Last week I got the rare chance to head up into the North Pennines as I had to go to Westgate to look at a dig my university has been involved with. I’m not naturally drawn to moorland landscapes. I have a fairly low tolerance for Gore-tex and Kendal Mint Cake and normally prefer my countryside on the more pastoral side. It may be heresy, but I must admit I can take or leave the Lake District or Snowdonia. However, I do have a soft spot for that stretch of the Pennine ridge between Stainmore and Hadrian’s Wall. Unlike the Yorkshire Dales to the south it has managed to avoid the excessive tidying up and gentrification which has turned some parts into a lumpier version of the Cotswolds.
My drive took me up to Weardale with a diversion to Rookhope then up over to Alston and down Teesdale. The weather was beautiful, the hay meadows were in full flower and the dales were saturated with birdsong. Bizarrely, this is an area where oyster-catchers and curlews nest in the summer- close your eyes and you could be by an estuary rather than in some of the highest moors in England. This was also a landscape loved by WH Auden:
From scars where kestrels hover
The leader looking over
Into the happy valley,
Orchard and curving river,
May turn away to see
The slow fastidious line
That disciplines the fell
Hear curlew’s creaking call
From angles unforeseen…
Many of Auden’s poems keyed into the thing that keeps me coming back to the North Pennines; it is a post-industrial landscape.
Who stands, the crux left of the watershed,
On the wet road between the chafing grass
Below him sees dismantled washing-floors,
Snatches of tramline running to a wood,
An industry already comatose,
Yet sparsely living…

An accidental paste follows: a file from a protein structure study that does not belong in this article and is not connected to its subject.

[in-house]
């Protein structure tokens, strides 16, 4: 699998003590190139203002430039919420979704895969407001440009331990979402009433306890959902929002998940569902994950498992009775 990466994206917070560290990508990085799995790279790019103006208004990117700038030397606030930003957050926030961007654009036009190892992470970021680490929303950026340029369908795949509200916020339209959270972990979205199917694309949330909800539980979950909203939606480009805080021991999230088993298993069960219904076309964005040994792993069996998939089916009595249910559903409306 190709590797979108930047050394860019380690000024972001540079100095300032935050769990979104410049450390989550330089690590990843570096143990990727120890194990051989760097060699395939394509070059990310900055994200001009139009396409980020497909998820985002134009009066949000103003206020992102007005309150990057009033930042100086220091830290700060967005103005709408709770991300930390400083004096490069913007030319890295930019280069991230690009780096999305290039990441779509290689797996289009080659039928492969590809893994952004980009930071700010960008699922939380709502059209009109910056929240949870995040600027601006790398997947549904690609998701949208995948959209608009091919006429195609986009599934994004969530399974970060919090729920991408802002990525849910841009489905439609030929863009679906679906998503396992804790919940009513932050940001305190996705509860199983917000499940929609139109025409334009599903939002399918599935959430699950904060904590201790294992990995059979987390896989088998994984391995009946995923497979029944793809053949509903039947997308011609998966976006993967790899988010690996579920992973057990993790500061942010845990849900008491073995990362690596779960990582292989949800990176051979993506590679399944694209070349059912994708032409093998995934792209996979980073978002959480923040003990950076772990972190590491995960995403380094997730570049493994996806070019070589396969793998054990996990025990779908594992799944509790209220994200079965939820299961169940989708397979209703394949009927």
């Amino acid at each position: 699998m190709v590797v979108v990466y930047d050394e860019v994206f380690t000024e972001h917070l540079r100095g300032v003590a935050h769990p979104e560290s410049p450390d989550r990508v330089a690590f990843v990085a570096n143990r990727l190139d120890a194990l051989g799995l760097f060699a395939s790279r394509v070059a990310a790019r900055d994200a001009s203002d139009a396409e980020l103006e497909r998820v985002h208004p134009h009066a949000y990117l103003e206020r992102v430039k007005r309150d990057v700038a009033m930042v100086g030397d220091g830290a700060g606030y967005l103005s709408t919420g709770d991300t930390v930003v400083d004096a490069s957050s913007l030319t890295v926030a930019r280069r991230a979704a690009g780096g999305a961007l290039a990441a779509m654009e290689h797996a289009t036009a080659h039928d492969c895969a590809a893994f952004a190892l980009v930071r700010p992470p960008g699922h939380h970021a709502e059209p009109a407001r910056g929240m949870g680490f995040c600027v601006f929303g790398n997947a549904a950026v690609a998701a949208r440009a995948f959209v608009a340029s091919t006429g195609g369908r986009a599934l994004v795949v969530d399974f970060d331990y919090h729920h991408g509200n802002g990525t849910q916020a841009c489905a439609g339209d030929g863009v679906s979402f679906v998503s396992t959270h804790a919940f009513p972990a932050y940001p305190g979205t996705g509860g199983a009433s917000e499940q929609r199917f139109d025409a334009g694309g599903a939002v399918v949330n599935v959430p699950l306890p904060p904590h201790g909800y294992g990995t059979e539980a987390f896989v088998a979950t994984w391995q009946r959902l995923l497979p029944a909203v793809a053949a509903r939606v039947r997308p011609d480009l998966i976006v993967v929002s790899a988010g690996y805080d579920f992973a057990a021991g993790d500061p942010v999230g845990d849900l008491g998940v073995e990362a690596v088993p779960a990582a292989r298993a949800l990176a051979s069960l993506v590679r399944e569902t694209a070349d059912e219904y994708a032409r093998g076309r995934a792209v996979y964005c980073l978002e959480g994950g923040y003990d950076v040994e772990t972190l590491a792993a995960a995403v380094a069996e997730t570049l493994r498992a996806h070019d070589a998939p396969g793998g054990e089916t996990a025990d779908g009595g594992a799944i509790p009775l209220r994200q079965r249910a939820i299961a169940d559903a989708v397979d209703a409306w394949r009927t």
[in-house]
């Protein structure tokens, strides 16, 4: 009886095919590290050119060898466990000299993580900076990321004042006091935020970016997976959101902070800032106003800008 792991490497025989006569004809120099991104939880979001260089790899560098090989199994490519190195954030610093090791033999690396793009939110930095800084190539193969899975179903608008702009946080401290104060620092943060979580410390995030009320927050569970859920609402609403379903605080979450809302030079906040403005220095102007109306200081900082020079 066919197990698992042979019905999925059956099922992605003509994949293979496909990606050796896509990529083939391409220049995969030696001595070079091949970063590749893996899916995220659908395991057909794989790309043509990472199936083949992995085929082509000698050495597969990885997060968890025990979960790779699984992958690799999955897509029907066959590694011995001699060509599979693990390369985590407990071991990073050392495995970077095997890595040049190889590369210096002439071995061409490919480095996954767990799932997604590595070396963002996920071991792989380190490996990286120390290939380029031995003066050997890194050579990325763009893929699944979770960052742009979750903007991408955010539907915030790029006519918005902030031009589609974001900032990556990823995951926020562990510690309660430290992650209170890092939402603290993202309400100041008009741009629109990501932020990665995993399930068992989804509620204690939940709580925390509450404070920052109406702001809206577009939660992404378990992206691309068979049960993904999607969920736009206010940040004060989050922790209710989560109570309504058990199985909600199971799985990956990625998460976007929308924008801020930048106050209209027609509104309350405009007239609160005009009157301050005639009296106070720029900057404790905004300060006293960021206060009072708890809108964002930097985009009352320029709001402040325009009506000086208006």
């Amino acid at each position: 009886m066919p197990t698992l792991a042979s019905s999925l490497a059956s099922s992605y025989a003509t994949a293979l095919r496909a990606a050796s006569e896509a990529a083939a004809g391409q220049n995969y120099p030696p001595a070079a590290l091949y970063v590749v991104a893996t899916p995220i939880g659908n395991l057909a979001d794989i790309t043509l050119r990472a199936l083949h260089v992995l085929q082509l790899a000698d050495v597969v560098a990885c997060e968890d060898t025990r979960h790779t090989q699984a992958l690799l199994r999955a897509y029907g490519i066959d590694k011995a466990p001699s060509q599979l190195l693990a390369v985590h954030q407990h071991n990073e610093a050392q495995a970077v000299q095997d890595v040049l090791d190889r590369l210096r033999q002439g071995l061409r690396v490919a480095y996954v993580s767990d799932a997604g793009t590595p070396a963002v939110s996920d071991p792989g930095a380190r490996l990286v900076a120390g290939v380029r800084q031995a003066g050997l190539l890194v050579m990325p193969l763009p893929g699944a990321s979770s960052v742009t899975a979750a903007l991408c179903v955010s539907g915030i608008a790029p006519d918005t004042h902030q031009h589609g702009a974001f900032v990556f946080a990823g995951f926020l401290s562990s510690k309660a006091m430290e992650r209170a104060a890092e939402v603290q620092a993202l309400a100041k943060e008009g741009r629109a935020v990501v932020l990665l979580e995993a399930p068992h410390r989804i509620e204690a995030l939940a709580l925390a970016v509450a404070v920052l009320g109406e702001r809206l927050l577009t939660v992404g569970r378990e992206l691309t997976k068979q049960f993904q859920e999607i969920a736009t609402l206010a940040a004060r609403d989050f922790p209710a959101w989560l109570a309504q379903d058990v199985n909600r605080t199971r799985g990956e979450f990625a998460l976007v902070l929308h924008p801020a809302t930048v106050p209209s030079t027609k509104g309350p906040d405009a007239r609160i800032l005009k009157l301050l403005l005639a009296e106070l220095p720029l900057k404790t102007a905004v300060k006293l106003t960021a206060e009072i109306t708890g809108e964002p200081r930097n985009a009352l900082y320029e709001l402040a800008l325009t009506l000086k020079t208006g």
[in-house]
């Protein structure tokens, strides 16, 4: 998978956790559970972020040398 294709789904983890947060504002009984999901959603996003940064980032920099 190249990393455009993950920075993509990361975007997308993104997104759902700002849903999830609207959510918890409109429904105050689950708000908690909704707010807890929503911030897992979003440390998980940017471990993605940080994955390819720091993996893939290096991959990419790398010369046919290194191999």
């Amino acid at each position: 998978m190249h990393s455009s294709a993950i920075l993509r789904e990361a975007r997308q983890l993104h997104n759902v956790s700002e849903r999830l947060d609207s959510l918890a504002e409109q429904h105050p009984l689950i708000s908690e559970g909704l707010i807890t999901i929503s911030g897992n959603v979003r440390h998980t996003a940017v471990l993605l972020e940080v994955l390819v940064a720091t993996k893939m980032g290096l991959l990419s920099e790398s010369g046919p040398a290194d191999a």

From the Roman period until the early-20th century this was an area dominated by lead mining. In the 19th century, the mines of the London Lead Company and the Blackett-Beaumont Company produced more lead than anywhere else in the world. This industry had a direct impact on the land in terms of the scars of mining and the construction of pithead and processing facilities. It also brought people into the Dales and created a distinct human landscape – non-conformity was strong and the lead companies had a strong ethic of public benefaction and investment in supporting their workforce. Methodist chapels multiplied and many areas of miners housing (‘mine shops’) still survive. At exactly the same time, further east, the great north-east coal field was also reaching is zenith; through much of the 1800s County Durham was dominated by these two great extractive industries. The lead mining declined in the earlier 20th century whilst in the County Durham the coal industry did not collapse until the 1960s and finally dying in the 1990s. However, today, virtually nothing survives of the collieries– if you did not know it, it would be hard to tell that you were in the heart of a once-thriving coalfield. The pitheads are long dismantled and many mines are built over (my last two jobs in Durham have seen me working in offices on the sites of former coal mines). Even the spoil-heaps that once dominated much of east Durham have been sculpted and shifted out of existence. This is in contrast to the lead mining area. Here land is cheap and there is little pressure for development- the mine buildings stand derelict as in places do the miner’s houses. The scars caused by hushing and processing have never been erased. It’s a landscape where the evidence for the industry is still apparent. The mines always operated alongside farming and the moors were owned by the great estates and used for game shooting. The moors are still home to sheep and grouse, but the miners are long gone.